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FEBRUARY 27, 1858.


Tendons.—Cornea.—Umbilical cord.

Elastic tissue.—Corium.

Loose connective tissue.—Tunica dartos.

Importance of cells in the special distribution of the nutritive juices.

Allow me, gentlemen, as a supplement to what we saw and discussed in the preceding lecture, to lay before you a few more preparations in illustration of that peculiar species of nutritive arrangement which we have already seen to exist in various tissues, and which, I hope, will appear to you of very great importance in pathological processes also.

You will remember that the last object of our consideration was a ligamentous disc (Bandscheibe), as it occurs in its most marked form in the knee-joint in the so-called semilunar cartilages, which are really no cartilages at all. On the contrary, they possess the qualities of a flat tendon, and the individual structural relations which we found in them, are repeated throughout the whole of the transverse section of a tendon.

We have to-day a series of objects from the tendo Achillis, both of the adult and the child, displaying the different stages of its development; and as this is, moreover, a tendon which is of importance in more than one way in an operative point of view, I may, I am sure, be excused for speaking a little more at length concerning it.

On the surface of a tendon we see, as you well know, with the naked eye, a series of parallel, whitish striae which run pretty close to one another in a longitudinal direction, and give rise to the characteristic glossy appearance. In a microscopical longitudinal section these striae lie farther apart, so that the tendon presents a somewhat fasciculated appearance and looks less homogeneous than on the surface. This becomes much more evident in a transverse section, in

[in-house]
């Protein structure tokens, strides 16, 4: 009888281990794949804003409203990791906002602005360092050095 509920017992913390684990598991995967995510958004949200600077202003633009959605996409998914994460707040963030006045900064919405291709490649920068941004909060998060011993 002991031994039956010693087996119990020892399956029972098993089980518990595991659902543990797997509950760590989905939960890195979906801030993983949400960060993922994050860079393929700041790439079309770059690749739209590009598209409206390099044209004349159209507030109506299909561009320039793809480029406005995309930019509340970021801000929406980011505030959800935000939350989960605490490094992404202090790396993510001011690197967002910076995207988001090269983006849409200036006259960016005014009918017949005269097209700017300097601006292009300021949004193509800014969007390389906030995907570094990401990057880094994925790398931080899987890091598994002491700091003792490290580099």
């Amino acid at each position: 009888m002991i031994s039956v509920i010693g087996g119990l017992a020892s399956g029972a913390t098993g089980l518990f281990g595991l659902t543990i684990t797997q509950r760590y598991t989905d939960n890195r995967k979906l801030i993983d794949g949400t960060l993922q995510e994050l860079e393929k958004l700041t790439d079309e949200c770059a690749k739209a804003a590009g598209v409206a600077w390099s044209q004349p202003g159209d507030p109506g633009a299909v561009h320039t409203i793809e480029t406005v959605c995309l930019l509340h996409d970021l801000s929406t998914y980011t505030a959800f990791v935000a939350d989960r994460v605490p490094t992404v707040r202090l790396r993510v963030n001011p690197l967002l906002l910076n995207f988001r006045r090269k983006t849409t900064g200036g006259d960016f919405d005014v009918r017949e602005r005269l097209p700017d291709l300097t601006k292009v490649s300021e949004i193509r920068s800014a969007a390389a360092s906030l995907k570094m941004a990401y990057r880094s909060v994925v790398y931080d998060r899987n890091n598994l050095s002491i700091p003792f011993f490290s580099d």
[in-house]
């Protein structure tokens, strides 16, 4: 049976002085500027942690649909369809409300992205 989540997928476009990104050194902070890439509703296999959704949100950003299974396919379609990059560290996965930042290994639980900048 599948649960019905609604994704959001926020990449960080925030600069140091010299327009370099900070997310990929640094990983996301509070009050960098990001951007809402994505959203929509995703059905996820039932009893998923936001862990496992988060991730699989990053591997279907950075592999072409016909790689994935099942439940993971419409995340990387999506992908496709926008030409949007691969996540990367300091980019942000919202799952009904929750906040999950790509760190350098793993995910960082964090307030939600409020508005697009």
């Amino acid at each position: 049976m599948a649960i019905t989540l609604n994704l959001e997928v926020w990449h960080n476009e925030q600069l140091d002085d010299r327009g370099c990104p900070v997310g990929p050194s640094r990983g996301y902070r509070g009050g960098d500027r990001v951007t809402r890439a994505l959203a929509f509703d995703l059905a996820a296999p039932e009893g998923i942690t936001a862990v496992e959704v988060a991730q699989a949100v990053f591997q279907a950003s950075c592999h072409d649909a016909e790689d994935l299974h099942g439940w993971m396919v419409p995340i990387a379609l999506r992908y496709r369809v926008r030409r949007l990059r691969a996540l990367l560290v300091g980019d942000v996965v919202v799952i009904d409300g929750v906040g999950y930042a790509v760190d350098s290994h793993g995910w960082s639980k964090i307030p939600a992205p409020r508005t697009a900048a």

Fig. 37.


Fig. 37. Transverse section from the tendo Achillis of an adult. From the sheath of the tendon, septa are seen at a, J, and r, running inwardly, and uniting into a network so as to form the boundaries of the primary and secondary fasciculi. The larger ones (a and b) generally contain vessels, the smaller ones (e) do not. Within the secondary fasciculi is seen the delicate network formed by the tendon-corpuscles (reticulating cells—Xetzzellen), or the intermediate system of juice conveying canals (Saftkanalsystem). SO diameters. TENDONS. 91

which a series of smaller and larger divisions (bundles, fasciculi) are offered to the view. On magnifying the object, an internal arrangement is shown almost exactly corresponding to that which we have observed in the semi-lunar cartilages. Externally, the tendon is invested in its whole circumference by a fibrous mass, in which the vessels are contained, that are entwined around the tendon. From these at different points vessels proceed into the interior, where they are to be seen in the larger partitions which separate the fasciculi (Fig. 37, a); but into the interior of the fasciculi themselves no trace of a vessel enters, any more than it does into the interior of the semi-lunar cartilages; there, on the contrary, we again meet with the network of cells we have been talking about, or, in other words, the peculiar system of juice-conveying canals of which we lately considered the import in bone.